If you mean it when you say you’re at the end of your rope and would rather quit, you actually have a unique chance to grow and improve yourself. A unique opportunity to experiment with different solutions, to try different tactics, or to take on new projects to add to your skill set. You can study this bad boss and learn from him—while you fill our your résumé and hit up contacts for a better job elsewhere. You can prepare yourself for that job by trying new styles of communication or standing up for yourself, all with a perfect safety net for yourself: quitting and getting out of there.
With this new attitude and fearlessness, who knows, you might be able to extract concessions and find that you like the job again. One day, the boss will make a mistake, and then you’ll make your move and outmaneuver them. It will feel so much better than the alternative—whining, bad-mouthing, duplicity, spinelessness.
Or take that longtime rival at work (or that rival company), the one who causes endless headaches? Note the fact that they also:
- keep you alert
- raise the stakes
- motivate you to prove them wrong
- harden you
- help you to appreciate true friends
- provide an instructive antilog—an example of whom you don’t want to become
Or that computer glitch that erased all your work? You will now be twice as good at it since you will do it again.
How about that business decision that turned out to be a mistake? Well, you had a hypothesis and it turned out to be wrong. Why should that upset you? It wouldn’t piss off a scientist, it would help him. Maybe don’t bet so much on it next time. And now you’ve learned two things: that your instinct was wrong, and the kind of appetite for risk you really have.
Blessings and burdens are not mutually exclusive. It’s a lot more complicated. Socrates had a mean, nagging wife; he always said that being married to her was good practice for philosophy.
Of course you’d want to avoid something negative if you could. But what if you were able to remember, in the moment, the second act that seems to come with the unfortunate situations we try so hard to avoid?
Sports psychologists recently did a study of elite athletes who were struck with some adversity or serious injury. Initially, each reported feeling isolation, emotional disruption, and doubts about their athletic ability. Yet afterward, each reported gaining a desire to help others, additional perspective, and realization of their own strengths. In other words, every fear and doubt they felt during the injury turned into greater abilities in those exact areas.
It’s a beautiful idea. Psychologists call it adversarial growth and post-traumatic growth. “That which doesn’t kill me makes me stronger” is not a cliché but fact.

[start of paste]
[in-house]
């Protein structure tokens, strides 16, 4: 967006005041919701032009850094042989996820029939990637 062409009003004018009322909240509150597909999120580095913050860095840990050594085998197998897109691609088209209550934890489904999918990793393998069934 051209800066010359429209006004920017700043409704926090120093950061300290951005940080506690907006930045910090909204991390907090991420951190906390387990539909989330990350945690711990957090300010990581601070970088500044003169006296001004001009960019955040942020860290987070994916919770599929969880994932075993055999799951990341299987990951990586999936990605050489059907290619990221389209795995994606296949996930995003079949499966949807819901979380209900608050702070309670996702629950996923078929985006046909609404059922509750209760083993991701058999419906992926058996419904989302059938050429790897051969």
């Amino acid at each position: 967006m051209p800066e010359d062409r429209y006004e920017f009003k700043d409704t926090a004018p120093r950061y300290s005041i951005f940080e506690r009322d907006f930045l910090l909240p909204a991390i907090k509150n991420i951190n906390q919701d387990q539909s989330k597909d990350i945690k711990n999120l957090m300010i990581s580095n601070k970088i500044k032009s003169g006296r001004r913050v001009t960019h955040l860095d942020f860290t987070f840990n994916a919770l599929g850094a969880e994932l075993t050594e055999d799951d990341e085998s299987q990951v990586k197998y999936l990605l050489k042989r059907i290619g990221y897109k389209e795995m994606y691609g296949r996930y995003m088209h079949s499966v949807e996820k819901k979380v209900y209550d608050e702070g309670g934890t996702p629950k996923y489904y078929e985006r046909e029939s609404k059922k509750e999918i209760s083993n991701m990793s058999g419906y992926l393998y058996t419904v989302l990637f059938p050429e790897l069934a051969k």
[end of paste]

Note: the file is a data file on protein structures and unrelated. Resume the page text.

The struggle against an obstacle inevitably propels the fighter to a new level of functioning. The extent of the struggle determines the extent of the growth. The obstacle is an advantage, not adversity. The enemy is any perception that prevents us from seeing this.
Of all the possible strategies for dealings with difficulties, this is the one you can always use. Everything can be flipped, seen with this kind of gaze: a piercing look that ignores the package and sees only the gift.
Or we can fight it the entire way. The result is the same.
The obstacle still exists. One just hurts less. The benefit is still there below the surface. What kind of idiot decides not to take it?
Now the things that other people avoid, or flinch away from, we’re thankful for.
When people are:
—rude or disrespectful:
They underestimate us. A huge advantage.
We won’t have to apologize when we make an example out of them.
—critical or question our abilities:
Lower expectations are easier to exceed.
Makes whatever we accomplish seem all the more admirable.
It’s striking: These are perfectly fine starting points, better, in some cases, than whatever you’d have hoped for in the best scenario. What advantage do you derive from someone being polite? Or pulling their punches? Behind the behaviors that provoke an immediate negative reaction is opportunity—some exposed benefit that we can seize mentally and then act upon.
So focus on that—on the poorly wrapped and initially repulsive present you’ve been handed in every seemingly disadvantageous situation. Because beneath the packaging is what we need—often something of real value. A gift of great benefit.
No one is talking glass-half-full-style platitudes here. This must be a complete flip. Seeing through the negative, past its underside, and into its corollary: the positive.
Ryan Holiday is the bestselling author of The Obstacle Is The Way .  Based on timeless philosophical principles and the stories from history’s greats, The Obstacle Is The Way  reveals a formula for turning difficulty and tribulation into advantage.